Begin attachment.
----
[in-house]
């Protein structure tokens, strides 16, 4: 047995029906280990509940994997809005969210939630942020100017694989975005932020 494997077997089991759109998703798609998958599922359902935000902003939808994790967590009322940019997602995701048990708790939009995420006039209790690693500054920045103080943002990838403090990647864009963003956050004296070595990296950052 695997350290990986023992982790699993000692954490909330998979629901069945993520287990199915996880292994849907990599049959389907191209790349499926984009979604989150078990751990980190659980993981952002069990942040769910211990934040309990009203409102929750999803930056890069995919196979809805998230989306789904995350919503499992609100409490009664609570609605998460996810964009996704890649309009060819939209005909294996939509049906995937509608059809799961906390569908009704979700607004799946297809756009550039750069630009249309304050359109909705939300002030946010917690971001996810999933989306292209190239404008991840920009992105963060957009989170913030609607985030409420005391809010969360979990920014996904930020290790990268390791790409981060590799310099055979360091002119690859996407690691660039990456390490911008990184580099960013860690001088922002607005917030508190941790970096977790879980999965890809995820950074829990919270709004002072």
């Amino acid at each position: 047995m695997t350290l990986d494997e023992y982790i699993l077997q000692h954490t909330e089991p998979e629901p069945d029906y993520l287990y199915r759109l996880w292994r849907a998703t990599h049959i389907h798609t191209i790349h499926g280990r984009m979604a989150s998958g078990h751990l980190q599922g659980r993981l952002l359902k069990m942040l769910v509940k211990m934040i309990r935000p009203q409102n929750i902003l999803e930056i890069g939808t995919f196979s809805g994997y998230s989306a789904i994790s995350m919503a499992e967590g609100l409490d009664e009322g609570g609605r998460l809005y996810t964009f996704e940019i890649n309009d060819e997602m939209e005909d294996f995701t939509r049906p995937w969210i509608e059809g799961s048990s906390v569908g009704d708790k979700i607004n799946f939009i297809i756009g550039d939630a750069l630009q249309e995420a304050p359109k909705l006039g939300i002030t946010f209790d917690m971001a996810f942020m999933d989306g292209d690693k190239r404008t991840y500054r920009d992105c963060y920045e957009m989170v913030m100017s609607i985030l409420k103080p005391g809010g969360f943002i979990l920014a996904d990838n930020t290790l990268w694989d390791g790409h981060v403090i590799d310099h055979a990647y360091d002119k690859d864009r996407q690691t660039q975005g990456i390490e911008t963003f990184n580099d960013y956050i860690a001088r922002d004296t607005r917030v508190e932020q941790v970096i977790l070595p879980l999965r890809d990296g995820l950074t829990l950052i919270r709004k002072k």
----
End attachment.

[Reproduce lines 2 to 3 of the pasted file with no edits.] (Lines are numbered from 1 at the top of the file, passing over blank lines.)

């Protein structure tokens, strides 16, 4: 047995029906280990509940994997809005969210939630942020100017694989975005932020 494997077997089991759109998703798609998958599922359902935000902003939808994790967590009322940019997602995701048990708790939009995420006039209790690693500054920045103080943002990838403090990647864009963003956050004296070595990296950052 695997350290990986023992982790699993000692954490909330998979629901069945993520287990199915996880292994849907990599049959389907191209790349499926984009979604989150078990751990980190659980993981952002069990942040769910211990934040309990009203409102929750999803930056890069995919196979809805998230989306789904995350919503499992609100409490009664609570609605998460996810964009996704890649309009060819939209005909294996939509049906995937509608059809799961906390569908009704979700607004799946297809756009550039750069630009249309304050359109909705939300002030946010917690971001996810999933989306292209190239404008991840920009992105963060957009989170913030609607985030409420005391809010969360979990920014996904930020290790990268390791790409981060590799310099055979360091002119690859996407690691660039990456390490911008990184580099960013860690001088922002607005917030508190941790970096977790879980999965890809995820950074829990919270709004002072």
């Amino acid at each position: 047995m695997t350290l990986d494997e023992y982790i699993l077997q000692h954490t909330e089991p998979e629901p069945d029906y993520l287990y199915r759109l996880w292994r849907a998703t990599h049959i389907h798609t191209i790349h499926g280990r984009m979604a989150s998958g078990h751990l980190q599922g659980r993981l952002l359902k069990m942040l769910v509940k211990m934040i309990r935000p009203q409102n929750i902003l999803e930056i890069g939808t995919f196979s809805g994997y998230s989306a789904i994790s995350m919503a499992e967590g609100l409490d009664e009322g609570g609605r998460l809005y996810t964009f996704e940019i890649n309009d060819e997602m939209e005909d294996f995701t939509r049906p995937w969210i509608e059809g799961s048990s906390v569908g009704d708790k979700i607004n799946f939009i297809i756009g550039d939630a750069l630009q249309e995420a304050p359109k909705l006039g939300i002030t946010f209790d917690m971001a996810f942020m999933d989306g292209d690693k190239r404008t991840y500054r920009d992105c963060y920045e957009m989170v913030m100017s609607i985030l409420k103080p005391g809010g969360f943002i979990l920014a996904d990838n930020t290790l990268w694989d390791g790409h981060v403090i590799d310099h055979a990647y360091d002119k690859d864009r996407q690691t660039q975005g990456i390490e911008t963003f990184n580099d960013y956050i860690a001088r922002d004296t607005r917030v508190e932020q941790v970096i977790l070595p879980l999965r890809d990296g995820l950074t829990l950052i919270r709004k002072k």